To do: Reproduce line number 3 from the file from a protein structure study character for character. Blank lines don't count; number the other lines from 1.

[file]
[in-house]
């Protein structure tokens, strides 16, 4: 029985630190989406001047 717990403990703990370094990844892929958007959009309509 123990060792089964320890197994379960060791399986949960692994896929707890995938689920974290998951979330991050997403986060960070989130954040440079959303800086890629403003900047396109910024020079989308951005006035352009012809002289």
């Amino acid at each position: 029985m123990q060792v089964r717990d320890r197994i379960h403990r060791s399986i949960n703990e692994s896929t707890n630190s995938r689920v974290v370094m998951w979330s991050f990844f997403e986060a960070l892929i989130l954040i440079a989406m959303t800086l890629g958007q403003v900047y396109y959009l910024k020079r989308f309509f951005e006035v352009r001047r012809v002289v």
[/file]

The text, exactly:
């Amino acid at each position: 029985m123990q060792v089964r717990d320890r197994i379960h403990r060791s399986i949960n703990e692994s896929t707890n630190s995938r689920v974290v370094m998951w979330s991050f990844f997403e986060a960070l892929i989130l954040i440079a989406m959303t800086l890629g958007q403003v900047y396109y959009l910024k020079r989308f309509f951005e006035v352009r001047r012809v002289v």